Continuing our theme of Frog Software Design Principles (First Post):
Because we’re not building a specific, hard coded application, we next look at how to modify our existing components to provide the kind of capabilities we might need to build this application using the toolkit. We are looking here for a variety of different approaches, creating as many options as possible – and resisting the temptation to just “solve” the problem.Now we have a few possible routes, we look for other customer requests, or ideas on how we might use this additional functionality, “What else could we do if we extended the Frog Bricks in this way? What about if we did it this way?” This more often than not leads to a Eureka moment, something along the lines of “Oh hold on, if we did it that way and then did this and this instead, we’d be able to use this to solve that request we got last week as well, but look what else we could do with it, ……..”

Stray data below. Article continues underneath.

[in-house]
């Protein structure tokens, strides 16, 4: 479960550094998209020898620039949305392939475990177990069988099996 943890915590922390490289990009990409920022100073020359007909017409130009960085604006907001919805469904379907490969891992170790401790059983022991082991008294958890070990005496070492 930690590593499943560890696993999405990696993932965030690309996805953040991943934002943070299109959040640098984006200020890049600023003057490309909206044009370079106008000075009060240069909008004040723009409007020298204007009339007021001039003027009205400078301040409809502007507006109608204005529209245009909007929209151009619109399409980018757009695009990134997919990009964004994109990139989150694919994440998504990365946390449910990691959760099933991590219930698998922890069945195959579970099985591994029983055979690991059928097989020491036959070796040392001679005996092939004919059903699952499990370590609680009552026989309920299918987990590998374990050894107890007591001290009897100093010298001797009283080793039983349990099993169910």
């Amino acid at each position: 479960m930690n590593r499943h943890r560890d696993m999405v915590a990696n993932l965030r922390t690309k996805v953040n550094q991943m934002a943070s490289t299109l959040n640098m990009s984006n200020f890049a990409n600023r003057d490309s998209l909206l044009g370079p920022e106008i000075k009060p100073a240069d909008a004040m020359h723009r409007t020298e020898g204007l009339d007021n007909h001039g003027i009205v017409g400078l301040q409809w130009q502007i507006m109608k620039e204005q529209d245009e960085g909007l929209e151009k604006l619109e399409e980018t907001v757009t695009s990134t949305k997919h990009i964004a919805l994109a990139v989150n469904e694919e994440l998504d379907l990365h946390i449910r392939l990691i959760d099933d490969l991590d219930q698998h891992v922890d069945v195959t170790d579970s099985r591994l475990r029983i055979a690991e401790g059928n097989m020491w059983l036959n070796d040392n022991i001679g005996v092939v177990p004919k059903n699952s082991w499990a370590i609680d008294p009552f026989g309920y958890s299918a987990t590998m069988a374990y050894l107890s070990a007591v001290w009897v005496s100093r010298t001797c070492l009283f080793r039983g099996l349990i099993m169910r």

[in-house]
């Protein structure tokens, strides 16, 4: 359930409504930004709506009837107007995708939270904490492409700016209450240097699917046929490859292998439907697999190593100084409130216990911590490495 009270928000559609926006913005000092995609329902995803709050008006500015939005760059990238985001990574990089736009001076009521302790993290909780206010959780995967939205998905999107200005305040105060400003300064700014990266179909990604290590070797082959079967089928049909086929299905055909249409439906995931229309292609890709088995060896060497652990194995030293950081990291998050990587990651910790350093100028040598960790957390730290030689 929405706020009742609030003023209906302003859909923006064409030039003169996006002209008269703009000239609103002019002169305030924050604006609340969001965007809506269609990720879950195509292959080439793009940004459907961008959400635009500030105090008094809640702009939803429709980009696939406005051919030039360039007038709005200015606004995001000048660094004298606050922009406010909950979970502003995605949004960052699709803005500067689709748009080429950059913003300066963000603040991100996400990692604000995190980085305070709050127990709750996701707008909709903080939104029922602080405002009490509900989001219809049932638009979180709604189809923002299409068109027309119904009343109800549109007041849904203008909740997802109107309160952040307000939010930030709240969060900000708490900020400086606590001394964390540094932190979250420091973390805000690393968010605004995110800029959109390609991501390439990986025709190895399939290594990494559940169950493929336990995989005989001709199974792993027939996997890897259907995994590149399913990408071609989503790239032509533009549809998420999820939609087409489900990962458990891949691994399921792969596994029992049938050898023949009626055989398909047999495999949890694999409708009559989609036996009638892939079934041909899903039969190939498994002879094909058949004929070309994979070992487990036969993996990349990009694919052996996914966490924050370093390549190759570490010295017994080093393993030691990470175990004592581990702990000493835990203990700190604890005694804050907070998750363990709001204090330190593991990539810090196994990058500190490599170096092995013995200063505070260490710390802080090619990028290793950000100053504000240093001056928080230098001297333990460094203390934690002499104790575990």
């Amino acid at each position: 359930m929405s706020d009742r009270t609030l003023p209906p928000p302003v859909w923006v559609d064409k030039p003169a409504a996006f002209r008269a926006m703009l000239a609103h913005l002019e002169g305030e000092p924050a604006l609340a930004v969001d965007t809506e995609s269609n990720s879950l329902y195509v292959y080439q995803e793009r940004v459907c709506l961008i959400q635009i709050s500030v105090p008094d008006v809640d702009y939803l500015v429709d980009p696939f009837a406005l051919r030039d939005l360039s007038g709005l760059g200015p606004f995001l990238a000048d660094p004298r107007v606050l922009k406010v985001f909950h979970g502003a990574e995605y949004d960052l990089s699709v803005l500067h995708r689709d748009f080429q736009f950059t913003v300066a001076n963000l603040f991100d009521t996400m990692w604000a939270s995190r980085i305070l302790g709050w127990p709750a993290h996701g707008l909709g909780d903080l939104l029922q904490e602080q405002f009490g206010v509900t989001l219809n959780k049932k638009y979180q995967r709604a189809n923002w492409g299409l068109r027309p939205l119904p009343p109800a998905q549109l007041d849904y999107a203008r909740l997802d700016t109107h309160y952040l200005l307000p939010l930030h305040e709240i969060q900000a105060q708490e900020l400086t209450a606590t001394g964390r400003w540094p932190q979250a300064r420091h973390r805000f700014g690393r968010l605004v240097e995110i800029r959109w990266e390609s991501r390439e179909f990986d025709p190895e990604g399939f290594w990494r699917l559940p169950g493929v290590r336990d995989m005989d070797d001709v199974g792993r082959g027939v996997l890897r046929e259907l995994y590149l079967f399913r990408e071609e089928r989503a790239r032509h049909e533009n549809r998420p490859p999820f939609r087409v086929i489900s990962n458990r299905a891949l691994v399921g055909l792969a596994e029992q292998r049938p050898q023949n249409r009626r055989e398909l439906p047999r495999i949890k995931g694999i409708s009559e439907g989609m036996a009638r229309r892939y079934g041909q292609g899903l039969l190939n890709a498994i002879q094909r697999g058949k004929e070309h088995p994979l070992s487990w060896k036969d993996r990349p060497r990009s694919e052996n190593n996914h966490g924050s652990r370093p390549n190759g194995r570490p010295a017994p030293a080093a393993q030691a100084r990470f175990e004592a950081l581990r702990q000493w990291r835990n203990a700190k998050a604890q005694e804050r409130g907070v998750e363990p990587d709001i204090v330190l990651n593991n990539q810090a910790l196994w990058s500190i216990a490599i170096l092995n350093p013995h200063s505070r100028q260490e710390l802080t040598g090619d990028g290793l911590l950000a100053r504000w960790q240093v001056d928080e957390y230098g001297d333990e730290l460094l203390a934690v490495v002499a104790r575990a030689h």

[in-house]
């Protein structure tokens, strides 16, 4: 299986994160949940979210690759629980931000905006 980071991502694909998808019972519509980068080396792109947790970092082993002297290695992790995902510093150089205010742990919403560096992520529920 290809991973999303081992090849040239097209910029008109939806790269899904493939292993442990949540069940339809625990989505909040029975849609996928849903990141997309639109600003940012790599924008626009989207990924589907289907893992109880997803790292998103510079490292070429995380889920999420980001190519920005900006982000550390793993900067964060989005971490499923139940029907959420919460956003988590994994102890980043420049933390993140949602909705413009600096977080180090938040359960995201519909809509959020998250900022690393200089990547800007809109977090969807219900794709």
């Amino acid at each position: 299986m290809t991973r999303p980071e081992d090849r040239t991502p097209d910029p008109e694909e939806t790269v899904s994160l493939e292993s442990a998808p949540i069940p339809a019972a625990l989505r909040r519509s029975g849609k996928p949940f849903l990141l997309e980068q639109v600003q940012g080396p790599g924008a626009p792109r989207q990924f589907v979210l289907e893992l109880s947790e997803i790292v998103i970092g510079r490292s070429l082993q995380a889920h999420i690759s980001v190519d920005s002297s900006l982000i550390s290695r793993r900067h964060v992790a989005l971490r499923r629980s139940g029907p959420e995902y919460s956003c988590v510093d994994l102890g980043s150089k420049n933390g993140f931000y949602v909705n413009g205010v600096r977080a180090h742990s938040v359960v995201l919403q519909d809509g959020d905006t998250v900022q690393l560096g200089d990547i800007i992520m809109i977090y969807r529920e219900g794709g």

This sounds easy, but it isn’t. There are too key areas of difficulty with this approach:
- preventing everyone from trying to “solve” the problem as quickly as possible (I know I’ve said this 3 times now, but there’s a reason for that ;) )
- getting everyone to invest meaningful thought in the other cases that could be added to the equation (it’s very easy to say, “I can’t think of any, let’s just do this, there’s too much on at the moment”)
To get around this we try to start thinking about the design of systems a long time in advance of building them. I’m a great believer that the best ideas come in the shower, metaphorically speaking – when we’re relaxed, or when other events in our life trigger associations and ideas. Let things grow and develop naturally. Hunched over a computer banging a specification together with a deadline to meet, or running a committee meeting full of people looking for quick fixes, is not, in my experience, conducive to building strong software (but this is how it’s usually done).